The news release from UCSD outlines the technique used:

"return-oriented programming, …is a powerful systems security exploit that generates malicious behavior by combining short snippets of benign code already present in the system.

The new study demonstrates that return-oriented programming can be used to execute vote-stealing computations by taking control of a voting machine designed to prevent code injection."

Hacking e-voting machines is of course an excellent way for organised crime or corrupt political parties, or even terrorists or spies from other countries, to make sure that their chosen candidates are elected into power.

I use technology a lot and am more familiar with it than most lawyers (and probably most people - here of course I assume lawyers are a subclass of people rather than a separate class, although I know some may disagree!).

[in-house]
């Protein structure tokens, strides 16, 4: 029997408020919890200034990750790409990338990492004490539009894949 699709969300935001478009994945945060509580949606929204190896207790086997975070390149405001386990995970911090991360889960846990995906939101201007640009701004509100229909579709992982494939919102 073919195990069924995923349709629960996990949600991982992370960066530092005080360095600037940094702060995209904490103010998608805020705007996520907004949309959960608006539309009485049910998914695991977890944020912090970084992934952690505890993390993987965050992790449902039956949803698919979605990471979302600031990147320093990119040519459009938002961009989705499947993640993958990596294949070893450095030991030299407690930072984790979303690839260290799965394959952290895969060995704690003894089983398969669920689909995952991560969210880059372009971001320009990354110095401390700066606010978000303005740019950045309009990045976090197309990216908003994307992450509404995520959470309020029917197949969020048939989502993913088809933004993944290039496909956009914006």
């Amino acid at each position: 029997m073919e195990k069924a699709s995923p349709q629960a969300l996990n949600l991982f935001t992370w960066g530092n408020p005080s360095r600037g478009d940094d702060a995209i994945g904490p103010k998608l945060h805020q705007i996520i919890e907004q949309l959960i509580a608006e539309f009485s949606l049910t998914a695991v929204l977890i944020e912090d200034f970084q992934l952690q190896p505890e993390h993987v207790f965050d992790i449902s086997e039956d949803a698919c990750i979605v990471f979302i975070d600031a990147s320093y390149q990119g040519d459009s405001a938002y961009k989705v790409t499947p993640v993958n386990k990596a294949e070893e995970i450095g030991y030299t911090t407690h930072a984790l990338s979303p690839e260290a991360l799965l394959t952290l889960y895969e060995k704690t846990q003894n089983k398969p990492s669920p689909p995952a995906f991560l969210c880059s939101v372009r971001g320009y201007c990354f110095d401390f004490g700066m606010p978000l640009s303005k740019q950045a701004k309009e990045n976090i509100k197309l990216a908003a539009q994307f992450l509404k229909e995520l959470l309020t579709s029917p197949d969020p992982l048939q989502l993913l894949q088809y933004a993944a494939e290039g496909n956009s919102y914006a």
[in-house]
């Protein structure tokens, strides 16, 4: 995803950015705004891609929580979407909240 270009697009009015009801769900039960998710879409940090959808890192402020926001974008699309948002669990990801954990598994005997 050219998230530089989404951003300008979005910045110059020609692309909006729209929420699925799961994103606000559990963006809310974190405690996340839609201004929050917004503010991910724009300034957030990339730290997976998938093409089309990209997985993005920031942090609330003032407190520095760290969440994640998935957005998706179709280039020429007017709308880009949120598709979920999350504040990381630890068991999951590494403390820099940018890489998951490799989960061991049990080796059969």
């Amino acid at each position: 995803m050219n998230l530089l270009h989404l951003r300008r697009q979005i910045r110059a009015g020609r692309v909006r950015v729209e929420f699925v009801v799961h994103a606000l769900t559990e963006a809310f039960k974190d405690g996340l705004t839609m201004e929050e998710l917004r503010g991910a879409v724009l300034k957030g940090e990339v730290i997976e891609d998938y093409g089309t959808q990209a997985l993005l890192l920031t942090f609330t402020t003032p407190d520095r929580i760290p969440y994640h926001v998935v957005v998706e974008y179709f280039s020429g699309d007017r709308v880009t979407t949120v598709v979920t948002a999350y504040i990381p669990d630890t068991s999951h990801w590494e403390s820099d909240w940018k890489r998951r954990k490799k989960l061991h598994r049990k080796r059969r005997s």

So I am well aware that technology has its limitations, and it should only be used in situations where it's appropriate.

Voting, which is vital to democracy, is not one of them.

Paper voting is best because electronic voting machines are too easily subverted, as this research has shown.

I hope that this new research represents another nail in the coffin for evoting and that politicians can be persuaded away from their love affair with e-voting, to mix a metaphor.

©WH. This work is licensed under a Creative Commons Attribution Non-Commercial Share-Alike England 2.0 Licence. Please attribute to WH, Tech and Law, and link to the original blog post page. Moral rights asserted.

Friday, 7 August 2009

EU information society strategy - consultation on post-i2010 priorities (2010-2015)

The EU are consulting until 9 October 2009 "to help prepare a new EU strategy for the information society, as the current i2010 strategy is coming to a close this year".

You can view the full questionnaire in PDF and view related EU documents (e.g. on ICT for a sustainable 'low carbon' economy, future high speed networks and open internet, e-government etc) before replying to the questionnaire.